From: Daniel Radetsky (email@example.com)
Date: Sat Aug 28 2004 - 02:26:53 MDT
On Fri, 27 Aug 2004 11:09:05 -0700
"J. Andrew Rogers" <firstname.lastname@example.org> wrote:
> John K Clark wrote:
> > A computer running a simple little program that will search though the
> > even numbers and stop at the first one that is not the sum of 2 primes
> > greater than two; Tell me the probability, even approximately, it will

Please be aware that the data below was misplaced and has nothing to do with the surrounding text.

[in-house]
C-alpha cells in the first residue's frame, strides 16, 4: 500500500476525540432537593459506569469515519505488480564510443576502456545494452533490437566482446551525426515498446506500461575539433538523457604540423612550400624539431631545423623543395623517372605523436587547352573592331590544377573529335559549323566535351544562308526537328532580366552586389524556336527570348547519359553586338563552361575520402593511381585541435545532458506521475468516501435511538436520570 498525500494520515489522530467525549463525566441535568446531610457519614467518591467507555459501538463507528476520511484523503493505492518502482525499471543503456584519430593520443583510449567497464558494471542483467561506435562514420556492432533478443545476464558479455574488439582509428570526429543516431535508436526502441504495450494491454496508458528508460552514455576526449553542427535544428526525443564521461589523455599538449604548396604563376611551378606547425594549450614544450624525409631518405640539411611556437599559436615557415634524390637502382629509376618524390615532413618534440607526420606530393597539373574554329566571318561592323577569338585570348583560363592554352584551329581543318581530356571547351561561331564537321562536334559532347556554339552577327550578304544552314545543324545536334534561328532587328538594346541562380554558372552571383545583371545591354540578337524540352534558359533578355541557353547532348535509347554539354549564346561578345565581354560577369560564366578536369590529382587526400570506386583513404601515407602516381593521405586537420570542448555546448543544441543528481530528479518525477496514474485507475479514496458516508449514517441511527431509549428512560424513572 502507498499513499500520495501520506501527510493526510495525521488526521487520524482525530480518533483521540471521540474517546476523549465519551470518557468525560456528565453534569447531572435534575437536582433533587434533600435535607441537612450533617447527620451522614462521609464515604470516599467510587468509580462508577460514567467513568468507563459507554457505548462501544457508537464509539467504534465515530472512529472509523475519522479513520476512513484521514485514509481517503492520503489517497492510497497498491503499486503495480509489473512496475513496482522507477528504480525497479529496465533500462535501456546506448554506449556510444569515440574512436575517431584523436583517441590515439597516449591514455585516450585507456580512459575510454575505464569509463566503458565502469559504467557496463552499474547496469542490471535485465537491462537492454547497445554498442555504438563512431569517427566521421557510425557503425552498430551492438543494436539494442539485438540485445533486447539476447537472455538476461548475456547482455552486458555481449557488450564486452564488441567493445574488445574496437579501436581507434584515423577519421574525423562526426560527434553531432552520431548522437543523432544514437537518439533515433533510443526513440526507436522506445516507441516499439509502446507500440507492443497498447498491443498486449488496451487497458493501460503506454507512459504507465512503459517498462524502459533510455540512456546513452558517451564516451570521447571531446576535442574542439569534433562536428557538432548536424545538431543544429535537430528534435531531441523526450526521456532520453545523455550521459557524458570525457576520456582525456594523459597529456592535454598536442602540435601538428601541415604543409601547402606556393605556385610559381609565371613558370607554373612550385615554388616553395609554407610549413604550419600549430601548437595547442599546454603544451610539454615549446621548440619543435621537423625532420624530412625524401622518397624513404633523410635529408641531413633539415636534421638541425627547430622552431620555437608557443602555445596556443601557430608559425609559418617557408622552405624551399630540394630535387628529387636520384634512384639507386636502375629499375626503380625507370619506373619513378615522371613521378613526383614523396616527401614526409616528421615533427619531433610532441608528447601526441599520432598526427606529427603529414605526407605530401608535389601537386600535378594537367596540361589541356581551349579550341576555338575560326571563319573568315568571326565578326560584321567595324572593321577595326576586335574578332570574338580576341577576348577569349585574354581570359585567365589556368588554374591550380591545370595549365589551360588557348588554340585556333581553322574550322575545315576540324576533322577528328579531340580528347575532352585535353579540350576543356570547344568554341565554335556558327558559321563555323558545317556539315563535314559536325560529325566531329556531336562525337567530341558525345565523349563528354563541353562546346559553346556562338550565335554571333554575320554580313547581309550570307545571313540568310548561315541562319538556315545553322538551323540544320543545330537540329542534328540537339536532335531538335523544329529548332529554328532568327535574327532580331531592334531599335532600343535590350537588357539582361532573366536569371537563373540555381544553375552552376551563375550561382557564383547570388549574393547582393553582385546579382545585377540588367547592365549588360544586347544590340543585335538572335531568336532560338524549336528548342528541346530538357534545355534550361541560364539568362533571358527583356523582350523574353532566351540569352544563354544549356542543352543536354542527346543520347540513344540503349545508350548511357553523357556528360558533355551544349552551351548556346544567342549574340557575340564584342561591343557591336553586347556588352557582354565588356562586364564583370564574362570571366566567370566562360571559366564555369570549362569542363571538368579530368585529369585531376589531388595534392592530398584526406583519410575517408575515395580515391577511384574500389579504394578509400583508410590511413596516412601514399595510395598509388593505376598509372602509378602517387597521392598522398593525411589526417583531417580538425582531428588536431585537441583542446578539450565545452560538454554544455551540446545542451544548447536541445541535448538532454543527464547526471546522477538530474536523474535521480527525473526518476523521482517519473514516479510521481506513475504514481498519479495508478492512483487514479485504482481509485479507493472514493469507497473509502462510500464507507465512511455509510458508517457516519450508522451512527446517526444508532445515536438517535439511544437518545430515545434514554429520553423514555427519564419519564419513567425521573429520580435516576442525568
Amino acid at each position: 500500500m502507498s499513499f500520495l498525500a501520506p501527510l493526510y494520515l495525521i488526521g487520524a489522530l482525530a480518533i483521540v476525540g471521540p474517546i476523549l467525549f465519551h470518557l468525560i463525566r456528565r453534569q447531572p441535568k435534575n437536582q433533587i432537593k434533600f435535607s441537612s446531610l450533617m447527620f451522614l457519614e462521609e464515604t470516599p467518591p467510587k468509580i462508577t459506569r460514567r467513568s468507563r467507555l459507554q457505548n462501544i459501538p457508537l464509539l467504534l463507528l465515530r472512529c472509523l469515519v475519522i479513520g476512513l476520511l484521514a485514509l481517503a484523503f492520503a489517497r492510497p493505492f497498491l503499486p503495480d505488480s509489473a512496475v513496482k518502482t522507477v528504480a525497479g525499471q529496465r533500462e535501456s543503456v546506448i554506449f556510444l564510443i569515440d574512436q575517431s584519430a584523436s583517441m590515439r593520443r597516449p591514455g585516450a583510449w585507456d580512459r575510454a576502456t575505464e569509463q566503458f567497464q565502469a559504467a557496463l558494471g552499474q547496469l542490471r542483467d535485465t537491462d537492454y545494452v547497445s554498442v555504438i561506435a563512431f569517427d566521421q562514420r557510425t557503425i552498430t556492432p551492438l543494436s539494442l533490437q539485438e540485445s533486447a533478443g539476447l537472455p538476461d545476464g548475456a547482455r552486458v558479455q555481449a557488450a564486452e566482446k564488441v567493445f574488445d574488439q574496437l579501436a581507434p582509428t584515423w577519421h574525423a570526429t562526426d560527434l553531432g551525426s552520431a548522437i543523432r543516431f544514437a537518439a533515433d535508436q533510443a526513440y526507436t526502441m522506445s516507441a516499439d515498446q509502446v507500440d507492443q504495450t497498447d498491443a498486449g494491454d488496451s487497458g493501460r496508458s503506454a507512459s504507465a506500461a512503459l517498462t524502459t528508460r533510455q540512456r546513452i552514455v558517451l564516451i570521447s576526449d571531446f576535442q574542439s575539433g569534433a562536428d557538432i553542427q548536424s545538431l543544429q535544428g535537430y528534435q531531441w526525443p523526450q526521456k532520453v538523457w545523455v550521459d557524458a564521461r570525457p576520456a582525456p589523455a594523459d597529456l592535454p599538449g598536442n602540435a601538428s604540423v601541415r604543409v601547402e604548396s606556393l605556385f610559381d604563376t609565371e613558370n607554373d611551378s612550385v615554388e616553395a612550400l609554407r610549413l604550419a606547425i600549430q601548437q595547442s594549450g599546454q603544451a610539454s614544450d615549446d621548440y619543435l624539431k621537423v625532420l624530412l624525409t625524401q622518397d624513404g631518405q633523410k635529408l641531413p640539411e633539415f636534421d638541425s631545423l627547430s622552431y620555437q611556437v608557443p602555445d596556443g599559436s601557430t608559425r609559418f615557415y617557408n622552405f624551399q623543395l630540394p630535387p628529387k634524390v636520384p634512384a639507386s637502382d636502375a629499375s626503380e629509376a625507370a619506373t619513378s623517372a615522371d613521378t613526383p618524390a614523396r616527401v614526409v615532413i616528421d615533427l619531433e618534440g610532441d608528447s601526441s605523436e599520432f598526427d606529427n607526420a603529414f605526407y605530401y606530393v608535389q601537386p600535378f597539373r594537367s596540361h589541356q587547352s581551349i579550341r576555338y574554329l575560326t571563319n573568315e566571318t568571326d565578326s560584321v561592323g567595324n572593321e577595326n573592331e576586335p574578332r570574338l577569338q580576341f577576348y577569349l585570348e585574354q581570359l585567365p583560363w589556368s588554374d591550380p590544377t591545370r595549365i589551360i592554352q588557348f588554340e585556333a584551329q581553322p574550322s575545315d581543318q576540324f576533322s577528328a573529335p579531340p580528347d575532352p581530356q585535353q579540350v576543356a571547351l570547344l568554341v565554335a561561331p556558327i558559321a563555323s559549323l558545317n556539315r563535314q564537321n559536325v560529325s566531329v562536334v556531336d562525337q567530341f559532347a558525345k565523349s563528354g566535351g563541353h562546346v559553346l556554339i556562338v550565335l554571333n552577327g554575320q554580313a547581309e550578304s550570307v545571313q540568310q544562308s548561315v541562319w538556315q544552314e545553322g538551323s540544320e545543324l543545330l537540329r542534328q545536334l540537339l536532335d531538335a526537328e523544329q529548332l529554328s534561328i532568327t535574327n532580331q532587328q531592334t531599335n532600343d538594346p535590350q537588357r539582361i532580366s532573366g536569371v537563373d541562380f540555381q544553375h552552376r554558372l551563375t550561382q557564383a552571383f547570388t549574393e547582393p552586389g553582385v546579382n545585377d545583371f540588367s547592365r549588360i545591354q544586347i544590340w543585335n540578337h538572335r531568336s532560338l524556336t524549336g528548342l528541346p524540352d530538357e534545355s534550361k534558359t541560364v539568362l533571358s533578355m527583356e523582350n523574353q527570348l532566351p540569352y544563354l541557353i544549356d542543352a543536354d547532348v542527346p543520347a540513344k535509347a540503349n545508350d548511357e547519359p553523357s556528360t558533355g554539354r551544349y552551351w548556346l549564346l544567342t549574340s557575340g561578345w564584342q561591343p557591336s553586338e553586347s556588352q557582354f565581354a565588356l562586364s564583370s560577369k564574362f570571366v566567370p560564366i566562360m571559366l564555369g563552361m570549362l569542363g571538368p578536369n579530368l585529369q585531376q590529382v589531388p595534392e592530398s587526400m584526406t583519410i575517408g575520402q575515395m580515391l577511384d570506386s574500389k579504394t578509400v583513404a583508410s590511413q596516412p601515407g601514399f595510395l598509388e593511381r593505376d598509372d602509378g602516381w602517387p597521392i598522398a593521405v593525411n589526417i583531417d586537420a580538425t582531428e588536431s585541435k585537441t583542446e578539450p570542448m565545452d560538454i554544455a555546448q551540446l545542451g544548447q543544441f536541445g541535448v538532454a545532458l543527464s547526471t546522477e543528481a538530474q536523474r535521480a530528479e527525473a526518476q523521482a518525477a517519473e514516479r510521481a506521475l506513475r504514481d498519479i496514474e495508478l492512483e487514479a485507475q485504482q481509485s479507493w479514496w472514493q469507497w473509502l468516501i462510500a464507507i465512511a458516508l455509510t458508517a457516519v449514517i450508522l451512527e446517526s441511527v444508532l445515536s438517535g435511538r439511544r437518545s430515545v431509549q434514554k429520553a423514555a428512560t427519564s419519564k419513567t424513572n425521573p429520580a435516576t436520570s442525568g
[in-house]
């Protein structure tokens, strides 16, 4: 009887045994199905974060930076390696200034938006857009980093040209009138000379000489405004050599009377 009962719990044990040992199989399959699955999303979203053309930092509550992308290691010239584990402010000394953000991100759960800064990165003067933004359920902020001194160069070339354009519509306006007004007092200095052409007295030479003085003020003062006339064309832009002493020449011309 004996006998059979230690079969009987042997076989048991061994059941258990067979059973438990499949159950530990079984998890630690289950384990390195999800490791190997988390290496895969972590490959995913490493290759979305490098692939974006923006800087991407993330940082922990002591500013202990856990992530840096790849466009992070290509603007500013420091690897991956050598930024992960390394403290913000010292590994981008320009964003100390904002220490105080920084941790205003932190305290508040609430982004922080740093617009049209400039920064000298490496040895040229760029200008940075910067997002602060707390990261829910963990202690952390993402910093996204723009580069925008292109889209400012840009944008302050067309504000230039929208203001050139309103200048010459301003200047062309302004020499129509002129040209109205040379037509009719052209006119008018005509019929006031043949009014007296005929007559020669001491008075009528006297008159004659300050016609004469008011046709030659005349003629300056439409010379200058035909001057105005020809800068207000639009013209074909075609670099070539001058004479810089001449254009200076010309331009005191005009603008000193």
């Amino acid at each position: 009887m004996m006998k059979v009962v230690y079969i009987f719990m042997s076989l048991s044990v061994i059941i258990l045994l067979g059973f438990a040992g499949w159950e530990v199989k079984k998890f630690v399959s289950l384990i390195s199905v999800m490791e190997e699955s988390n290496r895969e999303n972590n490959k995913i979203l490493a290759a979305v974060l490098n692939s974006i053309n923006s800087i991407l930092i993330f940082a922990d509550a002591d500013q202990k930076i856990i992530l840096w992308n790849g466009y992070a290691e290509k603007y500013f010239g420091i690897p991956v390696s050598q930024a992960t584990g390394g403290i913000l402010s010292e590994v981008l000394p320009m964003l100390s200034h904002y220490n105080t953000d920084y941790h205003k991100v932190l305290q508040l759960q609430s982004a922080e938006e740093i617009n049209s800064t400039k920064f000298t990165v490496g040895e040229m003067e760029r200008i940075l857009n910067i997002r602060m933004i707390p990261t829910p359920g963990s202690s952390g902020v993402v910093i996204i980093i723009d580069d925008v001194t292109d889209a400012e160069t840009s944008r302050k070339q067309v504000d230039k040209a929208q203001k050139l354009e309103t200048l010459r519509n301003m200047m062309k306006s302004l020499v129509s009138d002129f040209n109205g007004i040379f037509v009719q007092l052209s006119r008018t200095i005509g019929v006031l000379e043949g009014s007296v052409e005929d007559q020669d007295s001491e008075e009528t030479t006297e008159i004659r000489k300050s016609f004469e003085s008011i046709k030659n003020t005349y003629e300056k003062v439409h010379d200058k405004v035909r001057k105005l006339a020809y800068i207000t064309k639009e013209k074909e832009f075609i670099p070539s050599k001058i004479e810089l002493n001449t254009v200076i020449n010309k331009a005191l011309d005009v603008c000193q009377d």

> > eventually stop.
> It will stop when there is insufficient memory to represent the numbers
> in question. Stopping and finding a correct answer (or any answer) are
> only loosely related.
> j. andrew rogers
It is true that a halt does not necessarily have to do with finding a correct
answer (indeed, a computer program has no idea what an "answer" is). However, if
we are talking about the computability of functions, I don't think running out
of memory can be considered a halt. A computable function is one that *could* be
computed by a Turing Machine, and Turing machines don't run out of memory.
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